After the waiver has been approved, certain documents must be mailed to the National Visa Center so that the interview at the consulate in the applicant’s home country can be scheduled.  One of these documents is the I-864 Affidavit of Support.  The purpose of I-864 form is to show that the applicant has adequate means of financial support and is not likely to become a financial charge.  If the petitioner does not have enough income and/or assets to maintain the applicant at 125% of the federal poverty guidelines, a joint sponsor who can meet the requirements may submit a Form I-864.  All Sponsors must be domiciled in the United States, at least 18 years of age, and a citizen or legal permanent resident of the United States.

After the interview has been scheduled, the applicant will depart to his or her home country for the visa interview.  The applicant is required to have a medical appointment with an authorized physician in the country where they will be interviewed, and the medical examination must be completed before the interview.  At the interview, a consular office will question the applicant to verify eligibility for an immigrant visa (green card).

A person will not be eligible to apply for an I-601A waiver if her or she is found to be out of status in the United States for more than 365 days, departs the U.S., and then attempts to re-enter the U.S. or is successful in reentering. This means that a person must be in the United States to apply for an I-601A waiver, and must have only one illegally entry and period of unlawful presence in the United States. A person will also be ineligible for and I-601A if he or she has been convicted of a controlled substance offense or a crime involving moral turpitude.  A crime of moral turpitude generally is a crime that has the intent to steal or defraud as an element, or a crime in which bodily harm is caused by an intentional act.  A person is also ineligible for an I-601A waiver if he or she entered the United States with fraudulent documents, claimed to be a United States citizen, or brought anyone with him or her when entering the United States (alien smuggling).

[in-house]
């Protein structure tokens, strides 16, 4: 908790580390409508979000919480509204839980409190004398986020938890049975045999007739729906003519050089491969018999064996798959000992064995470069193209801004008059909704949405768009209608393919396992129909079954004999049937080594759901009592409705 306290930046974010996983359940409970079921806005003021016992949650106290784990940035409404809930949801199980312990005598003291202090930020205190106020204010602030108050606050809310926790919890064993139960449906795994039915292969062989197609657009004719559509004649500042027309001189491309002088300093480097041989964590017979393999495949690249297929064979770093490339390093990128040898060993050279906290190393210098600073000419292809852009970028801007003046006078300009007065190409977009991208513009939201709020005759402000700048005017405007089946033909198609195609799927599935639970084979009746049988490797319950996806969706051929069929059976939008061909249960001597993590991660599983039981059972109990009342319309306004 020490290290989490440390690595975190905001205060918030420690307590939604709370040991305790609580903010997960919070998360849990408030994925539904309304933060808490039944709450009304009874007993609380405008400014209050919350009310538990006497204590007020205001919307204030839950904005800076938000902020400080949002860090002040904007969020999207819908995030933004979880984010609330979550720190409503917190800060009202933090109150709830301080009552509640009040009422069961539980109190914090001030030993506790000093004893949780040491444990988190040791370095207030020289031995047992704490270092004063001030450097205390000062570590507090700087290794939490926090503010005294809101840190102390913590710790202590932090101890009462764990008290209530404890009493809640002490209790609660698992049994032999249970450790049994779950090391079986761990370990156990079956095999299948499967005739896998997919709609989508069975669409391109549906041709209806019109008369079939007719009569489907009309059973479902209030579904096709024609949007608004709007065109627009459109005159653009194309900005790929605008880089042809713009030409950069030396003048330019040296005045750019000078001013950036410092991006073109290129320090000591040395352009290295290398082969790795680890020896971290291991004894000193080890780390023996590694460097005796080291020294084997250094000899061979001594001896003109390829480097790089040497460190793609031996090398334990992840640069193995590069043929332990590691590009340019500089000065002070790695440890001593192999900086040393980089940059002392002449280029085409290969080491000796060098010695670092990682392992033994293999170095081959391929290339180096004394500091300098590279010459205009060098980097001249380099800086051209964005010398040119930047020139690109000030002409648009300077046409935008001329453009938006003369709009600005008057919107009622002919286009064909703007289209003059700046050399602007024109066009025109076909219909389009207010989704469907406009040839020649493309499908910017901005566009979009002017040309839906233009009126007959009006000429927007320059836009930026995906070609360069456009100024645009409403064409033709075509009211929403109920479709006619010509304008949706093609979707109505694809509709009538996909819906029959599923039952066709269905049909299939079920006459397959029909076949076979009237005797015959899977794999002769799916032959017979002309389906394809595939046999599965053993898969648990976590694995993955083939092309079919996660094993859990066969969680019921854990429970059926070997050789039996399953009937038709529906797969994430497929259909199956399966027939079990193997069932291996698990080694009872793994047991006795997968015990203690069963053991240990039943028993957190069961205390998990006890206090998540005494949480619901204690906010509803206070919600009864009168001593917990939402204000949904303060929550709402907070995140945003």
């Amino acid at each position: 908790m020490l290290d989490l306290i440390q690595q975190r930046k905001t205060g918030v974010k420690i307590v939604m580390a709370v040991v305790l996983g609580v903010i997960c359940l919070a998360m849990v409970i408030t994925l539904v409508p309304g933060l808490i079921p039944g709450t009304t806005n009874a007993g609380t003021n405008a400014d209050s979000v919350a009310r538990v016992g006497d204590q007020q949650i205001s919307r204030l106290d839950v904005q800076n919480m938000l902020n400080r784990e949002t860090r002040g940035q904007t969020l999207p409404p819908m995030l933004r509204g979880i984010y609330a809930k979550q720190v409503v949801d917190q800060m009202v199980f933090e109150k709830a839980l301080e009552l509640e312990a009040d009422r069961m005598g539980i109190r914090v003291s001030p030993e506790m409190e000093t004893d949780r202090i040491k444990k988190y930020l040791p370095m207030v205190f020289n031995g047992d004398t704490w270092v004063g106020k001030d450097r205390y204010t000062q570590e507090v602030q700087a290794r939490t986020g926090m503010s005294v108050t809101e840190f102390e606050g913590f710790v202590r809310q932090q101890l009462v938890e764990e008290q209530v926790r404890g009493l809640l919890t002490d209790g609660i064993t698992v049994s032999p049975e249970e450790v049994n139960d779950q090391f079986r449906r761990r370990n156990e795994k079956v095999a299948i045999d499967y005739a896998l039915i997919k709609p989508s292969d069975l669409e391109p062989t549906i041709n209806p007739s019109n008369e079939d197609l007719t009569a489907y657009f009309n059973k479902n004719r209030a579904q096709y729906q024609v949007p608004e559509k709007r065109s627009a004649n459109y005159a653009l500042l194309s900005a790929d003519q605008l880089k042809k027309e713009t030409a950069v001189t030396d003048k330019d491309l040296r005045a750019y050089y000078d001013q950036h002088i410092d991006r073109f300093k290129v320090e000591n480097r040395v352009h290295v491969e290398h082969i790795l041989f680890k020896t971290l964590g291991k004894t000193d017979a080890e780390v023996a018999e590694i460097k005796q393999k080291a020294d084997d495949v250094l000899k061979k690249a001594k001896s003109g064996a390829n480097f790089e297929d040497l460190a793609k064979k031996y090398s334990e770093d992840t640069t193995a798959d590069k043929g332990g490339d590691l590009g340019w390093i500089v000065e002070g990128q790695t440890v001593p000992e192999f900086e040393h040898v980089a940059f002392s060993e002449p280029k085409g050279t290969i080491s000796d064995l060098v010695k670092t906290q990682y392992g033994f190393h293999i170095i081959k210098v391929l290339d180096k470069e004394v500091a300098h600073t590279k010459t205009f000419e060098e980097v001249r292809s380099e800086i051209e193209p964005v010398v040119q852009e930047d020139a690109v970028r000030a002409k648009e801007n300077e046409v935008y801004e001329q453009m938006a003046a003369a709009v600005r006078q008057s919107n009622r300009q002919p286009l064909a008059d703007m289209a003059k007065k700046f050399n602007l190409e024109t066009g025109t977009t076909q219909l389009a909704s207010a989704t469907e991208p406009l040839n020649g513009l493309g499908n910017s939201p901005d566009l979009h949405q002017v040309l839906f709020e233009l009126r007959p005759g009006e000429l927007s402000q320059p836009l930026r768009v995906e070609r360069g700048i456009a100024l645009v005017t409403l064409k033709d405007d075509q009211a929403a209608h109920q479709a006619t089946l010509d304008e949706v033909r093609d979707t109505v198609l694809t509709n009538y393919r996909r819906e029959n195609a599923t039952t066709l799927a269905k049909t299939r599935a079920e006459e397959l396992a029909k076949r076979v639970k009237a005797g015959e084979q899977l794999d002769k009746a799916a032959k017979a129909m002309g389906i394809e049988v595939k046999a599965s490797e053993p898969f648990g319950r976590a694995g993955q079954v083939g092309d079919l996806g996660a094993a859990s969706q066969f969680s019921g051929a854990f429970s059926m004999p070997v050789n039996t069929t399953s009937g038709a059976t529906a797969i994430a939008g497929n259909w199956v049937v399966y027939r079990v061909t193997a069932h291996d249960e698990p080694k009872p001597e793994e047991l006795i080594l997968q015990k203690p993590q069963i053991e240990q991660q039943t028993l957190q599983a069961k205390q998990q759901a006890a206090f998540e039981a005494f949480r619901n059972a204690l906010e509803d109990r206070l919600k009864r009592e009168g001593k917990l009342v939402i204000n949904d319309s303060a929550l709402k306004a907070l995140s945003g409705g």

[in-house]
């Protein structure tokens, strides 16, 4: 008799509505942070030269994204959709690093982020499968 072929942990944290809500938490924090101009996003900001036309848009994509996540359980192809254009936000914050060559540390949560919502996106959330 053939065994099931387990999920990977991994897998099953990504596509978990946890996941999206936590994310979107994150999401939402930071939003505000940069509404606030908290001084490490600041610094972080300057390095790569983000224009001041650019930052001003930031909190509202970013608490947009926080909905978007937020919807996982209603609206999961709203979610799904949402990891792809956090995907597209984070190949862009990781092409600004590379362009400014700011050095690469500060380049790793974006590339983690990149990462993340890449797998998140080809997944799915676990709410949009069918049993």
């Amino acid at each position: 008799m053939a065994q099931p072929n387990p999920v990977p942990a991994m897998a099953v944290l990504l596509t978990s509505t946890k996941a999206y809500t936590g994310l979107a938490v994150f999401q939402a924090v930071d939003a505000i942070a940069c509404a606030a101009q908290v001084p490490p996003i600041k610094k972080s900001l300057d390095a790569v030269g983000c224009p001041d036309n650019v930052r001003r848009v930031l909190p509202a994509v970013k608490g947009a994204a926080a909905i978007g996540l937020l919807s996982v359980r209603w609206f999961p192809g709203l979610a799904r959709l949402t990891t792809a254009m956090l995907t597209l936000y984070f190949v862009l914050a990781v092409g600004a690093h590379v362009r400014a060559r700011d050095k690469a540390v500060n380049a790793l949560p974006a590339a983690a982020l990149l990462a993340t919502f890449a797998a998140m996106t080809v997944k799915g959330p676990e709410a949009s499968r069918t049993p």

Questions Our Attorneys Ask:

Here are questions we must ask to determine whether a person is eligible for Adjustment of Status:

 

  1. How did you enter the United States?
  2. How long have you resided in the United States?
  3. Have you ever left the United States and if so, when and for how long?
  4. If you entered legally, have your ever overstayed your visa and subsequently departed the United States?
  5. Have you ever been deported?
  6. Have you ever been caught crossing the border?
  7. Have you ever signed a voluntary departure?
  8. Have you ever been denied entry to the United States?
  9. When you came to the U.S., who was with you? Did you bring any family members?
  10. Have you ever used fraudulent documents to gain entry to the United States?
  11. Have you ever told anyone you were a United States citizen?
  12. Have you ever been arrested for any crime?
  13. Have you ever been convicted of committing any crime?
  14. Are you a victim of a crime that occurred in the United States?
  15. Are you married to a United States citizen or permanent resident?
  16. Do you have United States citizen children? If so, what are their ages?
  17. Has a family member ever filed a petition for you in the past?
  18. Do you have an I-130 pending?
  19. Do you qualify for DACA? Enter before 06/15/2007, before age of 15, and in school or have a diploma?